UN sacked me to save face, claims former UNMISS Commander

August 3, 2018 5:30 pm
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Lieutenant-General Johnson Kimani Ondieki told MPs conducting his approval hearing that the UN is yet to formally communicate charges that led to his dismissal from the peacekeeping force/FILE

, NAIROBI, Kenya, Aug 3 – A Kenyan UN Commander sacked in South Sudan for failing to protect civilians in 2016 has told a parliamentary committee that he was sacrificed by the United Nations to ‘save face’.

Lieutenant-General Johnson Kimani Ondieki who is President Uhuru Kenyatta’s ambassadorial nominee to Turkey told MPs conducting his approval hearing that the UN is yet to formally communicate charges that led to his dismissal from the peacekeeping force.

“The UN – according to me, I don’t know if it is true – had to save face. Honourable Members, I can tell you, up to now I have never known what my accusation was. I have never known what I did or I did not do. But as it remains I thank God that I did the best that I could do to save the citizens of South Sudan and the members of the United Nations who were there. I believe I did right,” he told the House Committee.

Ondieki’s sacking led to a diplomatic standoff between Kenya and the UN after President Kenyatta ordered KDF troops out of the UN mission in South Sudan.

The decorated soldier told MPs in the Defence and Foreign Relations Committee that due process was not followed in his appointment to head UNMISS because he never went to New York for induction but was unprocedurally dispatched directly to Juba where it took three weeks to familiarize himself with operation in South Sudan.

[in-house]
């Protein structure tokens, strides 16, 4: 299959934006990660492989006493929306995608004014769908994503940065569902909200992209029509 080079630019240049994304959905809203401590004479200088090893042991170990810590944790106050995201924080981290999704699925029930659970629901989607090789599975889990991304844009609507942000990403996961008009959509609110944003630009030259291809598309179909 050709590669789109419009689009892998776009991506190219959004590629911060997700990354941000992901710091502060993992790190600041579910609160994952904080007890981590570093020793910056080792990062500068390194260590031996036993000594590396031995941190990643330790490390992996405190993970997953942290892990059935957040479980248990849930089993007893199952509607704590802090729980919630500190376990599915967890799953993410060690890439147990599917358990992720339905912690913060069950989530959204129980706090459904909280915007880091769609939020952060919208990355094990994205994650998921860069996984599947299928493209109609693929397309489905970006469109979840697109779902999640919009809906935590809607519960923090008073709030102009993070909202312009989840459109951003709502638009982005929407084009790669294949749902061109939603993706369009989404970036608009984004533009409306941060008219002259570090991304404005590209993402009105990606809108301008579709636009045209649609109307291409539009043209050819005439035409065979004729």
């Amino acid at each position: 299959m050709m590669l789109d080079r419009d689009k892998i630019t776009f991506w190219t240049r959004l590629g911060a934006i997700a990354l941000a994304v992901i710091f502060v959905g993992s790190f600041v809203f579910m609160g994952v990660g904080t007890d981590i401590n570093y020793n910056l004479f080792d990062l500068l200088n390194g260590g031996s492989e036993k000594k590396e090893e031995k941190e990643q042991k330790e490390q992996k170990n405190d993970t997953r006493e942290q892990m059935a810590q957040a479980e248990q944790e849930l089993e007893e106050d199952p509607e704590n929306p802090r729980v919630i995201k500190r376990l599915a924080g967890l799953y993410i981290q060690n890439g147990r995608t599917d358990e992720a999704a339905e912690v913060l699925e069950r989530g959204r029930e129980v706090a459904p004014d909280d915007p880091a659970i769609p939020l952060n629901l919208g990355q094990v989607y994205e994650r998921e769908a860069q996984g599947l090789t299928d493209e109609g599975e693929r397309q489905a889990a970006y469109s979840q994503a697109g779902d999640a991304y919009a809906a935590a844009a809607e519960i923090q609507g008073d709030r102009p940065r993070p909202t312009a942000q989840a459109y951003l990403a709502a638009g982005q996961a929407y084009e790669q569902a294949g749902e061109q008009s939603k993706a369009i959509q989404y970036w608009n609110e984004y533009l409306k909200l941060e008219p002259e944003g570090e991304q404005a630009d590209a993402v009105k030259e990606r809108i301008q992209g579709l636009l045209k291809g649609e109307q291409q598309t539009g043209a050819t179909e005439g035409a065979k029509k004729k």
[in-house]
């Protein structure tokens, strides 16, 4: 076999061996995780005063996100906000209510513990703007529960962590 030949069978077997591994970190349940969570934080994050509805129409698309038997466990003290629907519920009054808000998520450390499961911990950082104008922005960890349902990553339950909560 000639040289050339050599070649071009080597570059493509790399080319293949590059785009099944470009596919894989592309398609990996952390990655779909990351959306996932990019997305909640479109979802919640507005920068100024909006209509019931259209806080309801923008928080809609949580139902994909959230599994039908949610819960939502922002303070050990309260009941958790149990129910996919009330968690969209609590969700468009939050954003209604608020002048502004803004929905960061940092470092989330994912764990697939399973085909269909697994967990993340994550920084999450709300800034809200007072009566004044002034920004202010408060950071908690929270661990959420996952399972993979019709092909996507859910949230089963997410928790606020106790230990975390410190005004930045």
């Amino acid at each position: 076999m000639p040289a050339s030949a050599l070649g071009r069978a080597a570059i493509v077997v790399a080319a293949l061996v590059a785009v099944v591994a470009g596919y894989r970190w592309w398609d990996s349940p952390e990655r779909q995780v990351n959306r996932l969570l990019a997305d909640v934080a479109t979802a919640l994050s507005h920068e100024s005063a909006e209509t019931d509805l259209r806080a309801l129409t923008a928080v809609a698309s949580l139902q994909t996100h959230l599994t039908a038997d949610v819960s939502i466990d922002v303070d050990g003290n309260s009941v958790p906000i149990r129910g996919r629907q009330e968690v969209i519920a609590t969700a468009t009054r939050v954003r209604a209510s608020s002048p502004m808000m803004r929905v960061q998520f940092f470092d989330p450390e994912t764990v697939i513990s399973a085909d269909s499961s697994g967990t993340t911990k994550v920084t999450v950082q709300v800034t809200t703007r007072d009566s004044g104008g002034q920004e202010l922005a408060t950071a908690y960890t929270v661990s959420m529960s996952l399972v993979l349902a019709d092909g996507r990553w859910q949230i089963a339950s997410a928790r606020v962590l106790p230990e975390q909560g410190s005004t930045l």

“I spent the first two weeks going round the field and learning how the force worked. In the third week, he returned to the camp when the Juba crisis happened. We were few in number; we could not reach everyone in Juba.”

“Four months after an investigation team came to Juba, I got a letter inviting me to go New York for induction. When I got to New York I was told there was a report blaming me for not protecting civilians,” he added.

He, however, says he defended his actions during his three-month stay as the head of UNMISS but pointed to a lack of proper leadership structure for the “chaotic and ineffective response for the failure of troops to respond to pleas for help from aid workers under attack in a nearby hotel.”

“The system I found prohibited me from making individual decisions, unlike the case when I led Kenya into Somalia where I took full responsibility and gave the orders and we moved. In South Sudan we had to have something called a crisis meeting that included the Head of the Mission, Force Commanders, the police and everybody, you agree on the action,” Ondieki said as he narrated that action implementation was sluggish because of force from 26 countries which also had vested interests.

The career army man who had served in various regional operation including the Sierra Leone peacekeeping mission and Operation Linda Nchi said he is now looking forward to his diplomatic posting.

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